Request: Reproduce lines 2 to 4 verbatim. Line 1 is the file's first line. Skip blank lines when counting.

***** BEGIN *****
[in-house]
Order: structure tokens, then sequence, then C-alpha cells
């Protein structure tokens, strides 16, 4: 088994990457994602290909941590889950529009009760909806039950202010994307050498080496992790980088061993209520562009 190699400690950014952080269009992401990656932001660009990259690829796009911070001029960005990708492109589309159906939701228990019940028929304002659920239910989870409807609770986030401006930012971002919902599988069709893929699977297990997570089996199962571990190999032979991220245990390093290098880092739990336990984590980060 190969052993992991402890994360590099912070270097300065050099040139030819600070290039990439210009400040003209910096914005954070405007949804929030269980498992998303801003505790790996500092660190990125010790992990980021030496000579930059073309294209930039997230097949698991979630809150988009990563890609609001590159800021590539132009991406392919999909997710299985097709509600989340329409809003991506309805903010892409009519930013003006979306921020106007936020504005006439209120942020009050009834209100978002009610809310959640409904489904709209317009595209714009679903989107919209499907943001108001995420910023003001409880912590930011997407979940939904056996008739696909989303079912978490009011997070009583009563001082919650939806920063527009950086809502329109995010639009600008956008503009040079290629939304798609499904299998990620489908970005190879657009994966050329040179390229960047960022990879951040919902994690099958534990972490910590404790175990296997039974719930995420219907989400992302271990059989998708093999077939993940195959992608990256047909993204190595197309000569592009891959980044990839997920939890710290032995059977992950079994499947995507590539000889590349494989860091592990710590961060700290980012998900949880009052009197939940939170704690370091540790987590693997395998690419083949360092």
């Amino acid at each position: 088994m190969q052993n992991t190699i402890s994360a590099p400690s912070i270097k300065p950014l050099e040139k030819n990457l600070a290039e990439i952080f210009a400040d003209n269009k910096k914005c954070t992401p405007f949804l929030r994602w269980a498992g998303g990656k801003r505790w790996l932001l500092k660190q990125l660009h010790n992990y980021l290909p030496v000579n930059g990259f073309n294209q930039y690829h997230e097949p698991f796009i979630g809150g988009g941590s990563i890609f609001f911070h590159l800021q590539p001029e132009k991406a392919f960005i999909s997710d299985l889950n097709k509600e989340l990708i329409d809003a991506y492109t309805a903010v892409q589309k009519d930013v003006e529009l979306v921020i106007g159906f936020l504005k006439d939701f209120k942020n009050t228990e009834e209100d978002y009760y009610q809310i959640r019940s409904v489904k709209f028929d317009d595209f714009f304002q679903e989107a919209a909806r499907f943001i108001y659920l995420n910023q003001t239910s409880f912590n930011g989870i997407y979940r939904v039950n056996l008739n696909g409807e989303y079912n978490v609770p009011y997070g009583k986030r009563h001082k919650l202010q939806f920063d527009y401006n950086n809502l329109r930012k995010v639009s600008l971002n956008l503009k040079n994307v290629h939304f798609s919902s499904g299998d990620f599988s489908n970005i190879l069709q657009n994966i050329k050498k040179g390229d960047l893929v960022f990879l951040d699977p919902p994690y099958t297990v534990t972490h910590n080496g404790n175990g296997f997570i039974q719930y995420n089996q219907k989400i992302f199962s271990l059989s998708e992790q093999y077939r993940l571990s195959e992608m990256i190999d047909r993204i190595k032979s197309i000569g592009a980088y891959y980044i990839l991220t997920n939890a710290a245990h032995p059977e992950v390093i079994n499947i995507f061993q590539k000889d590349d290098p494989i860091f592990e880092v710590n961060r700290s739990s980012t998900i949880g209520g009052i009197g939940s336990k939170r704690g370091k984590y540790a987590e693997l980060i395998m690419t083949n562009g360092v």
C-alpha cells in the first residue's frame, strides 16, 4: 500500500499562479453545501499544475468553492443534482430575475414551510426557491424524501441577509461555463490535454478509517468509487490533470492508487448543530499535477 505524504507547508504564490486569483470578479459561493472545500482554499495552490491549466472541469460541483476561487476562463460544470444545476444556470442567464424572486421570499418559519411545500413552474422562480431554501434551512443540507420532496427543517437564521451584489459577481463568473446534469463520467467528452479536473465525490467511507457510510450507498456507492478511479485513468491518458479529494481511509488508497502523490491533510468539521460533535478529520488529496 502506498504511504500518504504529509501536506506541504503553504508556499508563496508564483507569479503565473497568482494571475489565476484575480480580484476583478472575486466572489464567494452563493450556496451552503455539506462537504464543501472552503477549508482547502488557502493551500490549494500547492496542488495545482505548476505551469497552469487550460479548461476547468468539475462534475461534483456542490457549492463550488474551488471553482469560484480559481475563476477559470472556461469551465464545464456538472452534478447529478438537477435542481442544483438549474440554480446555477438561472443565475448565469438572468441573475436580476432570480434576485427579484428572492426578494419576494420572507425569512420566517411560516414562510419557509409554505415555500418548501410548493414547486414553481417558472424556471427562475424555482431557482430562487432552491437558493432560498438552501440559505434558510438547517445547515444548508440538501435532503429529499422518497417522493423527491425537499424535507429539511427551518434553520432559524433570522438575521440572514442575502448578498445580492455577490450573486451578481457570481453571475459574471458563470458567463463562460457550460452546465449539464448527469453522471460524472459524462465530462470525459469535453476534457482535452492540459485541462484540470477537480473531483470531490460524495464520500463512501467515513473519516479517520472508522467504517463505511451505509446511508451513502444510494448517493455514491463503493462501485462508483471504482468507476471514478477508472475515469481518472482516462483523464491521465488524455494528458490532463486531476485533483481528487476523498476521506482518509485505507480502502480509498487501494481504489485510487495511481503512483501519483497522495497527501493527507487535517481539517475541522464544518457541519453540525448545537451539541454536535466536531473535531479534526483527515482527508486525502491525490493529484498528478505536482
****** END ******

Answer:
Order: structure tokens, then sequence, then C-alpha cells
């Protein structure tokens, strides 16, 4: 088994990457994602290909941590889950529009009760909806039950202010994307050498080496992790980088061993209520562009 190699400690950014952080269009992401990656932001660009990259690829796009911070001029960005990708492109589309159906939701228990019940028929304002659920239910989870409807609770986030401006930012971002919902599988069709893929699977297990997570089996199962571990190999032979991220245990390093290098880092739990336990984590980060 190969052993992991402890994360590099912070270097300065050099040139030819600070290039990439210009400040003209910096914005954070405007949804929030269980498992998303801003505790790996500092660190990125010790992990980021030496000579930059073309294209930039997230097949698991979630809150988009990563890609609001590159800021590539132009991406392919999909997710299985097709509600989340329409809003991506309805903010892409009519930013003006979306921020106007936020504005006439209120942020009050009834209100978002009610809310959640409904489904709209317009595209714009679903989107919209499907943001108001995420910023003001409880912590930011997407979940939904056996008739696909989303079912978490009011997070009583009563001082919650939806920063527009950086809502329109995010639009600008956008503009040079290629939304798609499904299998990620489908970005190879657009994966050329040179390229960047960022990879951040919902994690099958534990972490910590404790175990296997039974719930995420219907989400992302271990059989998708093999077939993940195959992608990256047909993204190595197309000569592009891959980044990839997920939890710290032995059977992950079994499947995507590539000889590349494989860091592990710590961060700290980012998900949880009052009197939940939170704690370091540790987590693997395998690419083949360092």
């Amino acid at each position: 088994m190969q052993n992991t190699i402890s994360a590099p400690s912070i270097k300065p950014l050099e040139k030819n990457l600070a290039e990439i952080f210009a400040d003209n269009k910096k914005c954070t992401p405007f949804l929030r994602w269980a498992g998303g990656k801003r505790w790996l932001l500092k660190q990125l660009h010790n992990y980021l290909p030496v000579n930059g990259f073309n294209q930039y690829h997230e097949p698991f796009i979630g809150g988009g941590s990563i890609f609001f911070h590159l800021q590539p001029e132009k991406a392919f960005i999909s997710d299985l889950n097709k509600e989340l990708i329409d809003a991506y492109t309805a903010v892409q589309k009519d930013v003006e529009l979306v921020i106007g159906f936020l504005k006439d939701f209120k942020n009050t228990e009834e209100d978002y009760y009610q809310i959640r019940s409904v489904k709209f028929d317009d595209f714009f304002q679903e989107a919209a909806r499907f943001i108001y659920l995420n910023q003001t239910s409880f912590n930011g989870i997407y979940r939904v039950n056996l008739n696909g409807e989303y079912n978490v609770p009011y997070g009583k986030r009563h001082k919650l202010q939806f920063d527009y401006n950086n809502l329109r930012k995010v639009s600008l971002n956008l503009k040079n994307v290629h939304f798609s919902s499904g299998d990620f599988s489908n970005i190879l069709q657009n994966i050329k050498k040179g390229d960047l893929v960022f990879l951040d699977p919902p994690y099958t297990v534990t972490h910590n080496g404790n175990g296997f997570i039974q719930y995420n089996q219907k989400i992302f199962s271990l059989s998708e992790q093999y077939r993940l571990s195959e992608m990256i190999d047909r993204i190595k032979s197309i000569g592009a980088y891959y980044i990839l991220t997920n939890a710290a245990h032995p059977e992950v390093i079994n499947i995507f061993q590539k000889d590349d290098p494989i860091f592990e880092v710590n961060r700290s739990s980012t998900i949880g209520g009052i009197g939940s336990k939170r704690g370091k984590y540790a987590e693997l980060i395998m690419t083949n562009g360092v």